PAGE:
#32 q’Tzal: TriMet does have a blogging policy, and generally, Al follows it. So do a number of other employees who are active on blogs or twitter, and talk routinely about their experiences at TriMet. We support the free speech of our employees, even if they are questioning our decisions and policies—as long as they are clear that they are representing their opinion and not that of the agency. Your experiences in active service are much like my experiences in other government agencies, which predate the proliferation of blogs and social media. Governmental organizations, just like private corporations, have had to adapt and decide how the traditional “spokesperson” model can exist in a world with employees who blog. It’s tricky business for sure. In order to allow for conversation to happen, most organizations are having to become more comfortable with less control.

Josh Collins
TriMet Operations

MIndful Cyclist
Guest
MIndful Cyclist

I won’t argue whether or not Al is distracted or not. That is up for interpretation. I would like to know this: Is everyone on that bus aware that there is a video recorder going? Because I think it is very fair that people know that. Whenever I have gone to volunteer at the CCC and there are going to be cameras present, we are told that they are present and to let the coordinator know that no pictures of them are to be taken.

While there is no law that prevents someone from taking a picture, I think people have a certain right to privacy. Just hope you don’t get a good shot of someone that finally got out of an abusive relationship and said abuser finds out what bus he or she takes.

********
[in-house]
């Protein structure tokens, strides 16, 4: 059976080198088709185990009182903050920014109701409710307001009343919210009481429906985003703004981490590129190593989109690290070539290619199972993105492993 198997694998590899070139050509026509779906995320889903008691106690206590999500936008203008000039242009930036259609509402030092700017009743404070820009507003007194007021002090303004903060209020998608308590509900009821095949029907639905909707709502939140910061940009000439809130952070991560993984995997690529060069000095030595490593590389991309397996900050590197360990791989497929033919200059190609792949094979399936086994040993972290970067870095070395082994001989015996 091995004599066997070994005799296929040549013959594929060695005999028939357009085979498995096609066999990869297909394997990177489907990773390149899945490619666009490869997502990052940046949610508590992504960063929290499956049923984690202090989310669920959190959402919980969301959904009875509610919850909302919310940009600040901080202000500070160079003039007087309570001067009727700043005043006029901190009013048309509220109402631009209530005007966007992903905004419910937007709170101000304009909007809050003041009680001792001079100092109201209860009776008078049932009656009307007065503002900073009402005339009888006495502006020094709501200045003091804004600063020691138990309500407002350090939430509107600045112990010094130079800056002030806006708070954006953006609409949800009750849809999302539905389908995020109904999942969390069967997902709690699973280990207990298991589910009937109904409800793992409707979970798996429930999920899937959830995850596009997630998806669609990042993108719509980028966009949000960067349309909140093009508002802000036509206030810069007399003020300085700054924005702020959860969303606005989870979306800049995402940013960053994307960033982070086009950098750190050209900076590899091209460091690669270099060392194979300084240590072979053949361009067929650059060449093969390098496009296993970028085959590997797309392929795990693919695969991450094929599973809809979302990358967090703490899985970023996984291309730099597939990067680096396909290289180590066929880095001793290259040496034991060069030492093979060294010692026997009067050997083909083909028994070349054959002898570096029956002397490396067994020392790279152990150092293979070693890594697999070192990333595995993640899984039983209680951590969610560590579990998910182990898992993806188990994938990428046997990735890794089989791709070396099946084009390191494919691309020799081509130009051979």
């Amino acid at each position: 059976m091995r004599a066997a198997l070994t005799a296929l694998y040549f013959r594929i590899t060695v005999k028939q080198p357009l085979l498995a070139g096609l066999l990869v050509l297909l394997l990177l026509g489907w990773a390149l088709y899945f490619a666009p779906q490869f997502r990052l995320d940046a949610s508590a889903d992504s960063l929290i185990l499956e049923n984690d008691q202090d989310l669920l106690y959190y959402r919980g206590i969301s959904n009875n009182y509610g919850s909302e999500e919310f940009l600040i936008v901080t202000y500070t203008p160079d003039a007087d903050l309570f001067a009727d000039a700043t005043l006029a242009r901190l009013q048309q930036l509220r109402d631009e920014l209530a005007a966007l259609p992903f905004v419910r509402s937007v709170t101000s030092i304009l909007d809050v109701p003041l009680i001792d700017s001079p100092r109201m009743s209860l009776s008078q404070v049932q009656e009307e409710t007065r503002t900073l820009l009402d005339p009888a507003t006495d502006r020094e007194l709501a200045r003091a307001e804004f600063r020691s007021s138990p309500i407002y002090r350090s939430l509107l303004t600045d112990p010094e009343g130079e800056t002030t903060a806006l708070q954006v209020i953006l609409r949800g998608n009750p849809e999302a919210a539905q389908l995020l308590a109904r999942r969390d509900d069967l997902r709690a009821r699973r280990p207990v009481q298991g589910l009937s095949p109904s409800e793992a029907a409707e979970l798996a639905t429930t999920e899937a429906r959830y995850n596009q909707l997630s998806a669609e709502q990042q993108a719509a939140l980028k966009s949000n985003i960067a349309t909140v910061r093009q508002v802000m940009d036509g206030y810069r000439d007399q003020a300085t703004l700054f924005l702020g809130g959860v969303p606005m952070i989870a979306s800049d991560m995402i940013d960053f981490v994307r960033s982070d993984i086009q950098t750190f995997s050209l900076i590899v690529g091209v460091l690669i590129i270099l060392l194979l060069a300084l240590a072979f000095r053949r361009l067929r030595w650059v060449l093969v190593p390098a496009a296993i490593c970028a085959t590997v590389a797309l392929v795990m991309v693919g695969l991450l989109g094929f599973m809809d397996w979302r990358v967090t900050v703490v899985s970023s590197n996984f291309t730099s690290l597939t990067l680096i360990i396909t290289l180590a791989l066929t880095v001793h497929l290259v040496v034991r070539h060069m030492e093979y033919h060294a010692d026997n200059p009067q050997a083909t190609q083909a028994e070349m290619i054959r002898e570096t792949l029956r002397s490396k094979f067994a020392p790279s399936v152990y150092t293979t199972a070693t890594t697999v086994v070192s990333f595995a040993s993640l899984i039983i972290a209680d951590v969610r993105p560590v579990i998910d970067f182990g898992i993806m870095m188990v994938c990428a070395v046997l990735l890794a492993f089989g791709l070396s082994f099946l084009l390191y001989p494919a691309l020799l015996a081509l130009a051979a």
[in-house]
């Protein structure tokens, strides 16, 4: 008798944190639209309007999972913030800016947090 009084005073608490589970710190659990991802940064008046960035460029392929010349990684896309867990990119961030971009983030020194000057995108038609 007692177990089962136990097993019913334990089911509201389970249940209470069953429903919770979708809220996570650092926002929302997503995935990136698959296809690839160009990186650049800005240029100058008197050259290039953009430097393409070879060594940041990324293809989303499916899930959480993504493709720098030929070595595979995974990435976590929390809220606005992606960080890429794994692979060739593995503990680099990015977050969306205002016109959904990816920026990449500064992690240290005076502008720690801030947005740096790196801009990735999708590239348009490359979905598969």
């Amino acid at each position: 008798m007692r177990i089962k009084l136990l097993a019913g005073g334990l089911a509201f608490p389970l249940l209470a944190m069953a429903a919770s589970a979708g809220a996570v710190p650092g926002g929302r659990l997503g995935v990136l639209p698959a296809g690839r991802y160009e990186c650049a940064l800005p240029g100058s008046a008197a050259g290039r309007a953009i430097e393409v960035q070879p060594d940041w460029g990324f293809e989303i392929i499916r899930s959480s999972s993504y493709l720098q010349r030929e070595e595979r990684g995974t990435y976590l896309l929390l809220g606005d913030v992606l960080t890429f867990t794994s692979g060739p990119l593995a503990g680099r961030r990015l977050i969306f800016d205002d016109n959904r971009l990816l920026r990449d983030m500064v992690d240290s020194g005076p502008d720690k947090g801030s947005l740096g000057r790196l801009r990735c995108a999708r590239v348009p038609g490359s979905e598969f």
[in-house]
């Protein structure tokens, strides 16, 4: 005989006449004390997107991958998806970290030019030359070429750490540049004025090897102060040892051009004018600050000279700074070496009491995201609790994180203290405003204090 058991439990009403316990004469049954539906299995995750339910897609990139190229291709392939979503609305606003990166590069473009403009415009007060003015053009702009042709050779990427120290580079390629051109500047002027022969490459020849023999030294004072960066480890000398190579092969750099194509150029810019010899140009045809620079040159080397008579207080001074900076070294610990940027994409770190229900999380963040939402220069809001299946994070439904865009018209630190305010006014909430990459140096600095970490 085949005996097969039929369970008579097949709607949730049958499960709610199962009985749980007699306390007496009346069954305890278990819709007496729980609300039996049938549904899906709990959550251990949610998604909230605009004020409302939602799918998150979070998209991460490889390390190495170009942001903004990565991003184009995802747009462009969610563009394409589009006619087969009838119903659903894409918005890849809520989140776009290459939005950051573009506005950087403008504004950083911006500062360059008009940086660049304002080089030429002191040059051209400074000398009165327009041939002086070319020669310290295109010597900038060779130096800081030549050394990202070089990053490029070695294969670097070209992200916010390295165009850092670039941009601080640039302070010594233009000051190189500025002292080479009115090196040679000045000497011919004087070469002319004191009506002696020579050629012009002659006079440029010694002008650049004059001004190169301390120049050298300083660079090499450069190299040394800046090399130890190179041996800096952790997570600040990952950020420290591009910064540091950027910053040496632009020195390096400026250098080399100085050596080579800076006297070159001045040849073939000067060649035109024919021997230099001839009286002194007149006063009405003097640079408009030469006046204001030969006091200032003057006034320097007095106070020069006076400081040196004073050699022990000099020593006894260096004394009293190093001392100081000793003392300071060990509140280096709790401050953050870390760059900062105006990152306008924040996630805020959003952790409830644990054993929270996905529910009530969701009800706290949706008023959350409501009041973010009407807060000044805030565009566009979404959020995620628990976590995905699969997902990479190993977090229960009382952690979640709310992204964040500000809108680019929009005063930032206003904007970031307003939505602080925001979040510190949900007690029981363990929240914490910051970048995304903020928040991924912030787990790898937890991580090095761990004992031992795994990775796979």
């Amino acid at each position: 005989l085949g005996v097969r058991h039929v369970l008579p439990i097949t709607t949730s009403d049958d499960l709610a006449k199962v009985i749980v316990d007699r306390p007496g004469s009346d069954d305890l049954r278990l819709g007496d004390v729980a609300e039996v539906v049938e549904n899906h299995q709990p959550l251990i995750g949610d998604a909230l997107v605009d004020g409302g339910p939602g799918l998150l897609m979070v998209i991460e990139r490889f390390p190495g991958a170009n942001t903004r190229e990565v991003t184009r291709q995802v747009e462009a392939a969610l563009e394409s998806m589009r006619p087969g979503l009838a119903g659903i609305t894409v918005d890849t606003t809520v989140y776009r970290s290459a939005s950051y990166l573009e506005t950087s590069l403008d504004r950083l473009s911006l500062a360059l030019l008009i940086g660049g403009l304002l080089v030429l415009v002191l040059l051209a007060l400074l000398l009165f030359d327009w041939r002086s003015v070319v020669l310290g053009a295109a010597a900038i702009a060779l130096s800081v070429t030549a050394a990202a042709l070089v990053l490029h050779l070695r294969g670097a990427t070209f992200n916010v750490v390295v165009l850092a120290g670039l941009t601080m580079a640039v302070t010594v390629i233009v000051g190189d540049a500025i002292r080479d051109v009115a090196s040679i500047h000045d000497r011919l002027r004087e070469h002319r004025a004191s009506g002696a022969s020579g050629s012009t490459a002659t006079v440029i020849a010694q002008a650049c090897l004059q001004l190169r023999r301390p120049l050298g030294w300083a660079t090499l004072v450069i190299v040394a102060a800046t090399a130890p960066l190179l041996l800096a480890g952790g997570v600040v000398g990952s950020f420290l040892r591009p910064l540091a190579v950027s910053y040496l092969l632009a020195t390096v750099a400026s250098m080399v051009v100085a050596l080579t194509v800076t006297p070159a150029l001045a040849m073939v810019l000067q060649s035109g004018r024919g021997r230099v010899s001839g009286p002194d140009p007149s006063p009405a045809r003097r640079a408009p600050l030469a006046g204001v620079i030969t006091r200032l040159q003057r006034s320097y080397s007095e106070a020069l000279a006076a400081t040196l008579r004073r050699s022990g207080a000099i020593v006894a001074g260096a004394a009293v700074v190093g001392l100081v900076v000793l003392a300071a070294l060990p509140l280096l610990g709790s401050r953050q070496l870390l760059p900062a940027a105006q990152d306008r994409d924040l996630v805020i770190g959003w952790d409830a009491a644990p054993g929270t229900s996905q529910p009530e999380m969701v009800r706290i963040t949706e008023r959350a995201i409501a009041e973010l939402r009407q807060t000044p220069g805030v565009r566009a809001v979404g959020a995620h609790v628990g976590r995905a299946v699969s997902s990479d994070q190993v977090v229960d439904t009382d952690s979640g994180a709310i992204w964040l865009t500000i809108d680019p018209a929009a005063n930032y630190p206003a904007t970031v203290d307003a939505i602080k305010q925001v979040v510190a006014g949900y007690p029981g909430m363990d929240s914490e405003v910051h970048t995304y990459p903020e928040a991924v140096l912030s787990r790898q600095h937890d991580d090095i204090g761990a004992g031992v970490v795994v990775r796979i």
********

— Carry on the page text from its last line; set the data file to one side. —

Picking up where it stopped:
Vantuky Pride
Guest
Vantuky Pride

This is not Al M’s first video made while on the trimet clock. Going through Al M’s blog history shows tons of similar videos where he is driving a trimet bus while making podcasts. Guess he has no regards for public safety or actually getting work done.

If I used my company work time to make a personal video, I’d get fired after the first time. Why is Trimet letting me keep doing it?

Alex
Guest
Alex

Contained in Al M’s video archieves are inapprirote videos of trimet passengers. Al M himself, or one of his podcast crew, likes the zoom lens waaaaay too much. Look up the early 2010 and summer 2009 videos.

rantingsofatrimetbusdriver.blogspot.com

So what is trimet policey about employees making inappriote videos of unsusecpting passengers? Looks like Al M is multiple front liability for Trimet.

Marcus Griffith
Guest
Marcus Griffith

I am all for a meeting to discuss Trimet’s efforts to ensure safety, but as a person who has been singled out for slander and retaliation by a Trimet employee, can we address the concerns with that now infamous employee first as a sign of good faith?

Issues at hand with Allen Margulles, aka Al M, author of “rantings of a Trimet bus driver” website:

1) Safety concerns with distracted driving due to filming podcast while driving a bus on multiple occasions.

2) His self-appointed status as a Trimet spokesperson.

3) His disregard for Trimet filming rules ( located at http://www.portlandonline.com/mayor/?c=49431&a=304926 ).

4) His unprofessional comments about the general public, his insults and accusations against Trimet General Manager Fred Hansen etc

5) His public service ethics violations. After all, he is an employee of a public agency using his work time and equipment for his personal use.

6)His documented history of his blog running amuck of Trimet’s polices in the past and his seemingly inability to correct his ongoing errors. Also includes Trimet’s apparent inability or unwillingness to rein in a rouge employee and unsafe driver.

Any more I am missing?

Vance Longwell
Guest

matt picio #17 – I appreciate the sentiment, I really do, and I think the position that it’s more an issue of human-nature has merit, but…

Consider. I can observe a distinctly different pattern of driving ‘behavior’ engaged in by Tri-Met bus-drivers, than other humans exhibit. This behavior is observably different, even, from that of other commercially licensed vehicle operators. So, I believe these behaviors transcend mode. The counter point being, of course, that human-nature dictates these observable differences, and mode is then relevant.

I just disagree, is all.